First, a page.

About the Project
This project will identify ncRNA species (circRNAs, miRNAs, lncRNAs, tRFs) that are dysregulated in matched HCC and background non-malignant tissue from the same patient. Once characterised we will identify essential ncRNA:ncRNA interactions which dysregulate mRNA expression in HCC. Finally, the role of these target mRNAs controlled by dysregulated ncRNA networks will be examined in HCC development and progression.
This project is highly novel and very timely as molecular crosstalk between ncRNA species is an emerging regulatory layer of gene expression. ncRNA networks pervade and define the correct functioning of canonical protein-coding pathways involved in many cellular processes, consequently dysregulation of these networks is implicated in a wide range of human diseases, particularly cancers. Importantly, development of applied NGS-based technologies now allows the identification of dysregulated ncRNA species in cancerous versus non-malignant tissue. These dysregulated ncRNAs in HCC may provide potential prognostic or diagnostic biomarkers and may have future potential applications in RNA-targeting therapeutics, such as ASO and RNAi-based approaches.
This project is highly interdisciplinary drawing on the expertise of supervisors in RNA biology, cancer research and bioinformatics. The project will utilise a range of cutting-edge techniques including: NGS-based approaches (CircSeq, Small RNA-Seq and RNA-seq) established in the primary supervisor’s laboratory. Once identified the roles of these ncRNA network-regulated mRNAs will be examined in HCC proliferation and growth assays using depletion/overexpression studies. Finally, the effect of reversing the dysregulation of ncRNAs will be examined on HCC proliferation and growth, using virus-based delivery of LNA-oligonucleotides or ncRNA mimics.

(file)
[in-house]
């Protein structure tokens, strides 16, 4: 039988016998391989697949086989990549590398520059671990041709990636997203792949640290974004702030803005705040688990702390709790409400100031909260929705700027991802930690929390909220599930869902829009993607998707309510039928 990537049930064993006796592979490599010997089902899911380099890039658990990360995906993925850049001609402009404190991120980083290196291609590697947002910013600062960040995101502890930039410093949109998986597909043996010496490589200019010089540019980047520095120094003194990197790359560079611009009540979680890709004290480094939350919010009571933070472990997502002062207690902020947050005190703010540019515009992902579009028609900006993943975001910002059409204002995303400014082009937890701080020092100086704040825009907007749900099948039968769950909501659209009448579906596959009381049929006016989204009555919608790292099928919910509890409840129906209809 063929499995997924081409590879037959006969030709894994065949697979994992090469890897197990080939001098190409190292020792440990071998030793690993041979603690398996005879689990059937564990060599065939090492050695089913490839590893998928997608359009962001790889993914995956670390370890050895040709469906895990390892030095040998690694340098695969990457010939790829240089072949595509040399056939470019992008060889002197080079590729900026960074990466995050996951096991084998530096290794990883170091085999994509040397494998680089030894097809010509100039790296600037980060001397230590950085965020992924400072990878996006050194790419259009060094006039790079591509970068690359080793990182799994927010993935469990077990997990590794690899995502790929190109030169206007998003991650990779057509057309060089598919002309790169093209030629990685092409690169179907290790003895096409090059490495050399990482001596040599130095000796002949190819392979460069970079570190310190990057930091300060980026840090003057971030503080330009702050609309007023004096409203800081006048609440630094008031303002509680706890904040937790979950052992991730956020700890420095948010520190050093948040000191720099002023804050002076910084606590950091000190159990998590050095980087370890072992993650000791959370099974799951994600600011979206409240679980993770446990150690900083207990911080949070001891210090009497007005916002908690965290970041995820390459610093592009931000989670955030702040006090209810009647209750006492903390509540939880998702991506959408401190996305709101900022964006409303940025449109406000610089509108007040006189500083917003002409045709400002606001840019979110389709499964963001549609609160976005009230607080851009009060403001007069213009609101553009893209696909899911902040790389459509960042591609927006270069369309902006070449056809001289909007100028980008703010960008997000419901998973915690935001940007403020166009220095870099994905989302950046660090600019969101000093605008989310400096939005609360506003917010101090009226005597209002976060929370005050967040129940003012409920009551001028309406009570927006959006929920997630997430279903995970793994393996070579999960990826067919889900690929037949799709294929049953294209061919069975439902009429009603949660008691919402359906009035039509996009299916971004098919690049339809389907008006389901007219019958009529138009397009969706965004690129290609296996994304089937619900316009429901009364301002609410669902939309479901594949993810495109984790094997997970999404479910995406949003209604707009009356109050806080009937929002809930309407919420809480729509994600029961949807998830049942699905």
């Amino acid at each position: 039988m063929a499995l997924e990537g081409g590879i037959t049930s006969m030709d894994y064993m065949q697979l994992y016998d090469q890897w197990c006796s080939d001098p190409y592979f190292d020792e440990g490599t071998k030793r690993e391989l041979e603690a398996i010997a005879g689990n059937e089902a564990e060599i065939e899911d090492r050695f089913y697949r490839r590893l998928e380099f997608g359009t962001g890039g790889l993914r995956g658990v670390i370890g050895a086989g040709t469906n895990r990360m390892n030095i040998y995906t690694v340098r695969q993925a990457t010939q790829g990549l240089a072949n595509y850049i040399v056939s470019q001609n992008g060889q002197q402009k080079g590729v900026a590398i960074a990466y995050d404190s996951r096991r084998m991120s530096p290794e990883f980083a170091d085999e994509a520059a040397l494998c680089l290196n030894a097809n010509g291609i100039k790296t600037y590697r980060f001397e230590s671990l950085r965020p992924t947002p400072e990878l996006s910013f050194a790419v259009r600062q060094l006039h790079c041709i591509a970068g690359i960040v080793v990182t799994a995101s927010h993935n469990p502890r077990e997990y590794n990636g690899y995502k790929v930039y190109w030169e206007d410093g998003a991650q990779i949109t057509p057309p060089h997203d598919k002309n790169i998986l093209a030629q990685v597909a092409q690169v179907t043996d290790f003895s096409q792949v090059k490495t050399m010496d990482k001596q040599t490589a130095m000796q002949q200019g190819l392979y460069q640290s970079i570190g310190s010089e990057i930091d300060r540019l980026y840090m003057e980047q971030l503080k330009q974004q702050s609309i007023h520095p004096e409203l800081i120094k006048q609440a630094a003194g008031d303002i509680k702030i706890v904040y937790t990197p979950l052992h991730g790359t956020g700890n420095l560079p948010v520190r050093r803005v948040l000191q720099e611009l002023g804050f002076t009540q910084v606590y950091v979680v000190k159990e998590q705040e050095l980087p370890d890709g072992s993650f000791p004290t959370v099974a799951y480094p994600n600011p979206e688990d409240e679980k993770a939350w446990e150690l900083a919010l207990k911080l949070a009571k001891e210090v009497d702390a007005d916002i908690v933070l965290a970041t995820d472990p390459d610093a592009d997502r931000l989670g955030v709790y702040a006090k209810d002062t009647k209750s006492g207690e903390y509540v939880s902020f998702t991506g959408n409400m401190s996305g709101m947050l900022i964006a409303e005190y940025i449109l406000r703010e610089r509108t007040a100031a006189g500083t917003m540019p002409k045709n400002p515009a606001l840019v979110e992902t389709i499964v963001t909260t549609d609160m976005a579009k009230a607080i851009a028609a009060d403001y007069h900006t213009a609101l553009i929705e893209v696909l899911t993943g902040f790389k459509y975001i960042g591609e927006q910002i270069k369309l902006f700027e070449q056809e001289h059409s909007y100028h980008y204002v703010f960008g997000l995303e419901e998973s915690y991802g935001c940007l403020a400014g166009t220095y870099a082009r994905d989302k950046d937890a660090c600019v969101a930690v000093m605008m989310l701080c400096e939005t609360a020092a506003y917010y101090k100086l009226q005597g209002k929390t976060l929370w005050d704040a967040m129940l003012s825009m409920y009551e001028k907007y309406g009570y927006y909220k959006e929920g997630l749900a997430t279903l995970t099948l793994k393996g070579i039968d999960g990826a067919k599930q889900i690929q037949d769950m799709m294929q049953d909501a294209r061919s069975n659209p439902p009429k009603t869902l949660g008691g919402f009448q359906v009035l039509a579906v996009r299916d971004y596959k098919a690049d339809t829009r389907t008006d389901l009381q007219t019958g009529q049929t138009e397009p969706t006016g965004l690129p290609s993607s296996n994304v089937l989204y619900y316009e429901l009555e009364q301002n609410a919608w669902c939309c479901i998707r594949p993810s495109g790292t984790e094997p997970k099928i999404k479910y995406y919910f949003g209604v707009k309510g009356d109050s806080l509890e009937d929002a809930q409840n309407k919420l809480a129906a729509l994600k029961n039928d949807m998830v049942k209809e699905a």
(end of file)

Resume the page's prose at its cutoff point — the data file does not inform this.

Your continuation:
More information of supervisors research expertise can be found at :
Benefits of being in the DiMeN DTP:
This project is part of the Discovery Medicine North Doctoral Training Partnership (DiMeN DTP), a diverse community of PhD students across the North of England researching the major health problems facing the world today. Our partner institutions (Universities of Leeds, Liverpool, Newcastle and Sheffield) are internationally recognised as centres of research excellence and can offer you access to state-of the-art facilities to deliver high impact research.
We are very proud of our student-centred ethos and committed to supporting you throughout your PhD. As part of the DTP, we offer bespoke training in key skills sought after in early career researchers, as well as opportunities to broaden your career horizons in a range of non-academic sectors.
Being funded by the MRC means you can access additional funding for research placements, international training opportunities or internships in science policy, science communication and beyond. See how our current DiMeN students have benefited from this funding here: http://www.dimen.org.uk/overview/student-profiles/flexible-supplement-awards
Further information on the programme and how to apply can be found on our website:
Studentships commence: 1st October 2021
Anastasiadou, E., Jacob, L. & Slack, F. Non-coding RNA networks in cancer. Nat Rev Cancer 18, 5–18 (2018).
Yang, J.D., Hainaut, P., Gores, G.J. et al. A global view of hepatocellular carcinoma: trends, risk, prevention and management. Nat Rev Gastroenterol Hepatol 16, 589–604 (2019)
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